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Chemical communication as determinant of plant-Euglossine bee network structure: from the auto- to the macro-ecology

Grant number: 17/22642-5
Support type:Scholarships in Brazil - Post-Doctorate
Effective date (Start): October 01, 2018
Status:Discontinued
Field of knowledge:Biological Sciences - Ecology
Principal Investigator:Isabel Alves dos Santos
Grantee:Carlos Eduardo Pereira Nunes
Home Institution: Instituto de Biociências (IB). Universidade de São Paulo (USP). São Paulo , SP, Brazil

Abstract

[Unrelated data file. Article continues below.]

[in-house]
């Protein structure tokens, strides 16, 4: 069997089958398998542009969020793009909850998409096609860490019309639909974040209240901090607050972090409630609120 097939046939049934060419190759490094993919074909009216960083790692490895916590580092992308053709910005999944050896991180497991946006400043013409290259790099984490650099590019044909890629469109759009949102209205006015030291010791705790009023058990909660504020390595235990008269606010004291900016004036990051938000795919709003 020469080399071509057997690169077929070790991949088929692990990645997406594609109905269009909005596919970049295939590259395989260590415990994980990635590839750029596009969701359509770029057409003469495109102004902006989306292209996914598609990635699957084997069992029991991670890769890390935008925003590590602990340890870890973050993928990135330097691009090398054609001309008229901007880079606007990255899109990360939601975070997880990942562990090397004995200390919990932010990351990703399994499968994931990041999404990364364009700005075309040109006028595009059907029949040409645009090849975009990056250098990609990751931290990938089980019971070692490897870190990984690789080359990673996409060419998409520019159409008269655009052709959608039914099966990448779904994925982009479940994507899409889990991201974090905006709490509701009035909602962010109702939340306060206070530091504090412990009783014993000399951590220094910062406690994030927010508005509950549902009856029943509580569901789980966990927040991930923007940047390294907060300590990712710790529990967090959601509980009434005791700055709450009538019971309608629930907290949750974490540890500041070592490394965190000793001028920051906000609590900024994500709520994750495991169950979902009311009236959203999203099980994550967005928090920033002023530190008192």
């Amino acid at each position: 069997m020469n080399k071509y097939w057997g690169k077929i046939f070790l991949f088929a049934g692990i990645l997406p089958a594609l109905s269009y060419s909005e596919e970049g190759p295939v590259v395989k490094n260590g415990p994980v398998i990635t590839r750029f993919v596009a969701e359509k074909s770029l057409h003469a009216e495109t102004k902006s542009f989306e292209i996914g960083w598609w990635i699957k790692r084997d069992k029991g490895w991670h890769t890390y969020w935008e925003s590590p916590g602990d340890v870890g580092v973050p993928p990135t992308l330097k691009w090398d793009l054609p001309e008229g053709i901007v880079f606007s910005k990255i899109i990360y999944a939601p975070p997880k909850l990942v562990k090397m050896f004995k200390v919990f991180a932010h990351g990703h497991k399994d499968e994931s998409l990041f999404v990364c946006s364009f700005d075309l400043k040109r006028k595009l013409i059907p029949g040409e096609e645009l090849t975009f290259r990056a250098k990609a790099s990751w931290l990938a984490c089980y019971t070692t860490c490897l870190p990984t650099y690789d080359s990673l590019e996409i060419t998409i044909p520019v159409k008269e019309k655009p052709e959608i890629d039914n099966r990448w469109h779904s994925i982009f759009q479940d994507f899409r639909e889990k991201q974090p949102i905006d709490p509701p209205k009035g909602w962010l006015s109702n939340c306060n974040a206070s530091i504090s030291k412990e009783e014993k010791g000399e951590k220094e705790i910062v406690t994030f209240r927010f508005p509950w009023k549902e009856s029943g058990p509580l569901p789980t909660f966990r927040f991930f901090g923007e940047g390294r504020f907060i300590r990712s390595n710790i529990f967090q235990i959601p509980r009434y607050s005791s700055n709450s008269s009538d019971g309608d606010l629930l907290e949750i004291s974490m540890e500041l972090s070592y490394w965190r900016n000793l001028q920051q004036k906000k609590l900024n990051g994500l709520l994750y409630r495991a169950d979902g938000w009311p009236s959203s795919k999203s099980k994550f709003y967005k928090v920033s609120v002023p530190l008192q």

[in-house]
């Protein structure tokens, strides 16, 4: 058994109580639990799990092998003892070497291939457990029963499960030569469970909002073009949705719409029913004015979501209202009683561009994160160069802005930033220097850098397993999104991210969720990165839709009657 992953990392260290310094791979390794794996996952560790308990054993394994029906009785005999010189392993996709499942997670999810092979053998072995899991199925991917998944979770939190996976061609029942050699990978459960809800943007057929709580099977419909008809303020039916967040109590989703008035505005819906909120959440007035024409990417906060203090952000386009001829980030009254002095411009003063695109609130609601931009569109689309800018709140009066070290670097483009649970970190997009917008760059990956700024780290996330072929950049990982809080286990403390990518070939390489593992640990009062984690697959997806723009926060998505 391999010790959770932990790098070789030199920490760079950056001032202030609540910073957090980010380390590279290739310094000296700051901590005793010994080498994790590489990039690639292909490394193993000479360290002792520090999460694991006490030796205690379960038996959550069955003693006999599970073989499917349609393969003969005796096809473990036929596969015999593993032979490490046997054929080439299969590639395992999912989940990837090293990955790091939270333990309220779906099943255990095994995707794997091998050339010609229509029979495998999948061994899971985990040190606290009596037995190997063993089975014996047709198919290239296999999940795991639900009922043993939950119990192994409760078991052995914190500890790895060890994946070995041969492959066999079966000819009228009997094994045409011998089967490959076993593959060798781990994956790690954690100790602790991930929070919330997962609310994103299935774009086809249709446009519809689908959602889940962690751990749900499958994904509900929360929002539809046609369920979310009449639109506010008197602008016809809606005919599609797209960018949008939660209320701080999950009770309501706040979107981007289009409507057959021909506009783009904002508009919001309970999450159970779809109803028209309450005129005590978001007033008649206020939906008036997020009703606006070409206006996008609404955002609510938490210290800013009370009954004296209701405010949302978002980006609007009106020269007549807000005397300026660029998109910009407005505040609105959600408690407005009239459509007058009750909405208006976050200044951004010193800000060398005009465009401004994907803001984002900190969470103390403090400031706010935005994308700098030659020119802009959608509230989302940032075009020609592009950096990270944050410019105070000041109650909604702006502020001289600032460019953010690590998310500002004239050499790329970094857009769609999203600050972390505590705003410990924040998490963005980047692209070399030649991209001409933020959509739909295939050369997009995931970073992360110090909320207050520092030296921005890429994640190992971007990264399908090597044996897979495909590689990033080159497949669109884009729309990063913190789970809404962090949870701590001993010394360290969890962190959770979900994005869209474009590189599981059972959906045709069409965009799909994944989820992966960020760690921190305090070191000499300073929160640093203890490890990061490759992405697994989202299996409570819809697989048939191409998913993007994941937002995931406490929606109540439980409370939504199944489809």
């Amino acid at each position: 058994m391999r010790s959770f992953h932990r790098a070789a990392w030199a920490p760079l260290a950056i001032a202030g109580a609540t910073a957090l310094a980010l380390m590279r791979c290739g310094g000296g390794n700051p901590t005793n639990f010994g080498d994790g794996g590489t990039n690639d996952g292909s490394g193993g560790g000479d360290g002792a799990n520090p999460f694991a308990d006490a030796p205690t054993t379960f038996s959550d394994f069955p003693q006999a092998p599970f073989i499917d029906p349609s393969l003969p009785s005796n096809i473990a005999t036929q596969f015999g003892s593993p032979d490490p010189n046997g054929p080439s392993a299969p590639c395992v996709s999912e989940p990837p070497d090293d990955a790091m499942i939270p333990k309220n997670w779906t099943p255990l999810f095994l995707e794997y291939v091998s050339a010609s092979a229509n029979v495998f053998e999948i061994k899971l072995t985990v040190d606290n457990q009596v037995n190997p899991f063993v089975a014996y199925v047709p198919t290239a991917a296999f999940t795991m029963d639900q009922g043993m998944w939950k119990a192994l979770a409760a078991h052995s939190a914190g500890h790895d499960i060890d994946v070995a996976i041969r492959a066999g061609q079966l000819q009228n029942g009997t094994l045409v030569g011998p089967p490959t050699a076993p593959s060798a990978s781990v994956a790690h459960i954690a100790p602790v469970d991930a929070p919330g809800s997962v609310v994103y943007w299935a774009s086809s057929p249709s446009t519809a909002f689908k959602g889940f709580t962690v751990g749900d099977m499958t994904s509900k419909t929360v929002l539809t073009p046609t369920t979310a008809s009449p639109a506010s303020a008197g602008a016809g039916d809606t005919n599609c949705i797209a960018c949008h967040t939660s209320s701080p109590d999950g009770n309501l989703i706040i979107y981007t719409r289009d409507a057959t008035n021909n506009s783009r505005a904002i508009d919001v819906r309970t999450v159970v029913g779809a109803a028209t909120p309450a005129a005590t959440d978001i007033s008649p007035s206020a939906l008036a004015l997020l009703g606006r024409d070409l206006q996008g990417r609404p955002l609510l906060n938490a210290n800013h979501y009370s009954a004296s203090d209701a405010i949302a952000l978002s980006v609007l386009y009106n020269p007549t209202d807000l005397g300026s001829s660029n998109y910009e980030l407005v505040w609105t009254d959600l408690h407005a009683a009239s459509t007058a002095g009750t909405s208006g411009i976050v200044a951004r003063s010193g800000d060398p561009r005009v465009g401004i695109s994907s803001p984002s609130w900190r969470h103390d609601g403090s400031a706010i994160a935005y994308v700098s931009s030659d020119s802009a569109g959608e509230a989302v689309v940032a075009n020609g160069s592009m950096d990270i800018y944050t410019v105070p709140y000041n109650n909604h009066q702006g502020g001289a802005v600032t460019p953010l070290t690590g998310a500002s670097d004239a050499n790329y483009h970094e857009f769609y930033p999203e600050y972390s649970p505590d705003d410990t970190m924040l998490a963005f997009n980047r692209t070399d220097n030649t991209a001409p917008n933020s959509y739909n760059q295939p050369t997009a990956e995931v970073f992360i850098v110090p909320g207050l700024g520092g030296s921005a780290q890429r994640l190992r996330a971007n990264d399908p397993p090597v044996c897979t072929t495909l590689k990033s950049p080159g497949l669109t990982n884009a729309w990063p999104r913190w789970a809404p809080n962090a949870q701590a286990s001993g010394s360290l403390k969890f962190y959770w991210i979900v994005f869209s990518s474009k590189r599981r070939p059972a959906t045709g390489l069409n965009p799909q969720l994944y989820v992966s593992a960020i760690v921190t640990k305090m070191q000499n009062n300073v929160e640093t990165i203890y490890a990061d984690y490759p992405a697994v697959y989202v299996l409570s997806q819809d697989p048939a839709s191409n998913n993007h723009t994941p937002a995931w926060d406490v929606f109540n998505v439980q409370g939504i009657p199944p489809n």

Pollination is a process essential for the sexual reproduction of most of flowering plants. In approximately 90% of tropical angiosperms, pollination is facilitated by animals, mostly insects, which are oriented by chemical cues to identify flowers and access floral resources during pollination. Hence, pollination interactions constitute mutualistic relationships mediated by floral volatile organic compounds (FVs). From the perspective of community ecology, such mutualistic interactions are organized as complex networks involving plants and their pollinators. Several processes may structure interaction networks and recent studies have shown the importance of trait matching. Furthermore, the structure of plant-pollinator networks and the comprehension of the biotic and abiotic factors influencing this structure are fundamental themes in ecology. In the proposed project, we aim to characterize the interaction network composed by plants (mainly orchids) and Euglossini bees through an extensive data compilation of these interactions, including unpublished and published data, in order to test if floral chemistry is an important factor structuring the network from the Neotropics (a meta-network). In addition, at a local scale (biogeographic subdivisions of the meta-network), the same hypothesis will be tested allowing a finer, more complete and more conclusive evaluation. Finally, we aim to advance with the basic knowledge on how FV composition determines plant-pollinator interactions. Data on FV composition will be used in models as predictors of the structure of the networks. In parallel, to advance with the basic knowledge of the behavioural function of some VFs of unknown semiochemical role, we will perform field bioassays testing the attractiveness of single chemicals and their mixtures to euglossine pollinators. This project is innovative in the sense that it will use multivariate data on FV composition to analyse and predict the attributes of tropical plant-pollinator networks. We will advance further with the knowledge of how chemistry acts in plant-animal communication, from the level of individuals to the level of communities, which has not yet investigated for diverse tropical interaction networks.